A Preoccupation With Modesty…
…or “Sex on the Brain”
Can ritual and custom become dangerous obsession?
Published on March 5, 2012 by The Psychoanalysis 3.0 Writing, Group in Psychoanalysis 3.0
By Alan Slomowitz, Ph.D.
Something went wrong in the Israeli town of Ramat Bet Shemesh. A crowd of ultra-orthodox men, offended by what they deemed the immodest dress of an 8-year-old girl walking to school, shouted at her that she was a prostitute. And then they spat on her. They spat on a child. Can you imagine? Clearly, something went very, very wrong. As a psychologist and member of the observant Jewish community, I am trying to understand what.
Condemnation is easy. It’s kind of like spitting with words. In contrast, understanding is hard, but worthwhile. So, let’s put ourselves in the shoes of these very religious men and try to understand their reaction to the young girl’s “immodesty.”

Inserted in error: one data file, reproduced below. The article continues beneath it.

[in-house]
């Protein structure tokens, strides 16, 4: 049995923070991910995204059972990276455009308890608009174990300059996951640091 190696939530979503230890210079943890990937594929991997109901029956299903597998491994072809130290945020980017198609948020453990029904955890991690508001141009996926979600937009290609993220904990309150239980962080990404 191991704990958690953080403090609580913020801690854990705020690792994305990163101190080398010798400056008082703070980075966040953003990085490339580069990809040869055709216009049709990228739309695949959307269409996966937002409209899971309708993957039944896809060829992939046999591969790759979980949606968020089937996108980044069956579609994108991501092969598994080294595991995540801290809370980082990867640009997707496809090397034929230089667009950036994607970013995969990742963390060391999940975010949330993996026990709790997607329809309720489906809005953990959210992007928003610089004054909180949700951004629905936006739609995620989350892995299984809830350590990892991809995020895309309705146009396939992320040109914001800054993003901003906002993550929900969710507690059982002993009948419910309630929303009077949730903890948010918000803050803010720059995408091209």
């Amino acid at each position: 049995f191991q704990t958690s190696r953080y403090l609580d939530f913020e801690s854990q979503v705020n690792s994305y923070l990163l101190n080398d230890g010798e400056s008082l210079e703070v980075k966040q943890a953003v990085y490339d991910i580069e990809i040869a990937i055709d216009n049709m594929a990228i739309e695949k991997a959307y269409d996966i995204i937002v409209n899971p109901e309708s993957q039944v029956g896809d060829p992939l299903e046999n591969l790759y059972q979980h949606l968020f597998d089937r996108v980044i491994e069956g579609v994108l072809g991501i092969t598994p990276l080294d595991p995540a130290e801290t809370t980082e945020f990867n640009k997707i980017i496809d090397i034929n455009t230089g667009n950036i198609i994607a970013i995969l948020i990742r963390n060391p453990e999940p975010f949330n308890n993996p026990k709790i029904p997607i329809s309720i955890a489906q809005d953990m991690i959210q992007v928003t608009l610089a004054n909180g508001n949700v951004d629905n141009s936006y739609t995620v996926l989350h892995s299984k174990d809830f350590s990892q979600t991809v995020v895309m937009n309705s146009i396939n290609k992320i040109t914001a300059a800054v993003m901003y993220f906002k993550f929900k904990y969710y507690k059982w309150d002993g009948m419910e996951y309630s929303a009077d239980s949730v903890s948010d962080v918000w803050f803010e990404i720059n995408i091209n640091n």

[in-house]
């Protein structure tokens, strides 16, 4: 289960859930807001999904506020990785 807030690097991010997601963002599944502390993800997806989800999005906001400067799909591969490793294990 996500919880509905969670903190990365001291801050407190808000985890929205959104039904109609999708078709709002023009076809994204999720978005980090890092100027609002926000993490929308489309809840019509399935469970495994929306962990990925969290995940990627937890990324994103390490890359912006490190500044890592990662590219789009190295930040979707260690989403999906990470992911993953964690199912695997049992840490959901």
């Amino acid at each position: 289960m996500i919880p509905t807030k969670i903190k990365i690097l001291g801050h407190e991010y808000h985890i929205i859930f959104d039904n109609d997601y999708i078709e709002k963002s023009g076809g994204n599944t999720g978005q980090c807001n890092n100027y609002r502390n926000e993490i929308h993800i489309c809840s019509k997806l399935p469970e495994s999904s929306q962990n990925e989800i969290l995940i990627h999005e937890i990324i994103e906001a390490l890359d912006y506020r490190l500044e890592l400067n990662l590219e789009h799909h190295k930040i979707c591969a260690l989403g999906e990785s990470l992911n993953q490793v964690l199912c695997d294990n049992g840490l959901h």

A preoccupation with modesty is usually a way to protect against sexual thoughts. Such appears to be the case with this community of Ultra Orthodox Jewish men alarmingly preoccupied with female modesty, even when the female in question is a pre-pubescent child. Read more . . .
Could a disturbing attitude toward sex and modesty develop from misrepresentations of the basic principles of biology and levels of biological organization used in animal models for the development of sexual behavior? For example, no animal model links visual input directly to the evolution of the gene, cell, tissue, organ, organ system pathway that links olfactory/pheromonal input directly to the intracellular signaling, gene activation, and gene expression, common to all species from microbes to man. Without this direct epigenetic link from the environment to genetically predisposed intracellular signaling, it is not possible to correctly link what we see to sex on the brain, which makes any preoccupation with “modesty” a perversion of its biological underpinnings. Isn’t the problem more likely to be the onset of adrenarche in the 8 y/o, which is associated with her production of social odors and species-specific pheromones? Food odors and pheromones are responsible for appetite and sexual arousal in all mammals. In this context, the behavior of abusive males offended by the display of skin, which contains glands for pheromone production, is behavior that might best be attributed to a fear of pheromones.